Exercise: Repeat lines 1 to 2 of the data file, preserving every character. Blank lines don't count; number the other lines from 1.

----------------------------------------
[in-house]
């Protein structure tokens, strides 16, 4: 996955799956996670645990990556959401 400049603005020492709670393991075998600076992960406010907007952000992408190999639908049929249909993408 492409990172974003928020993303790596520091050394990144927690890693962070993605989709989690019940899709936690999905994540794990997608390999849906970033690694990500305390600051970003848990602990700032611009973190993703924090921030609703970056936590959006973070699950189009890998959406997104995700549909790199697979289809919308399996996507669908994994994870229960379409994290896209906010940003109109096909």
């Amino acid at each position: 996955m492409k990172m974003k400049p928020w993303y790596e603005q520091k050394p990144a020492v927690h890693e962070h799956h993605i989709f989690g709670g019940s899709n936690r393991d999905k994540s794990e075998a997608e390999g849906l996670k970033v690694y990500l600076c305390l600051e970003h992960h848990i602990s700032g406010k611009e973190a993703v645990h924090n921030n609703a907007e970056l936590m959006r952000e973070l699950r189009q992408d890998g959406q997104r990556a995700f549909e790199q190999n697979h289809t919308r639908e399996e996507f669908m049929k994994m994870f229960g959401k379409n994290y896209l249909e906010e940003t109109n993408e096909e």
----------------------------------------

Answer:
[in-house]
């Protein structure tokens, strides 16, 4: 996955799956996670645990990556959401 400049603005020492709670393991075998600076992960406010907007952000992408190999639908049929249909993408 492409990172974003928020993303790596520091050394990144927690890693962070993605989709989690019940899709936690999905994540794990997608390999849906970033690694990500305390600051970003848990602990700032611009973190993703924090921030609703970056936590959006973070699950189009890998959406997104995700549909790199697979289809919308399996996507669908994994994870229960379409994290896209906010940003109109096909």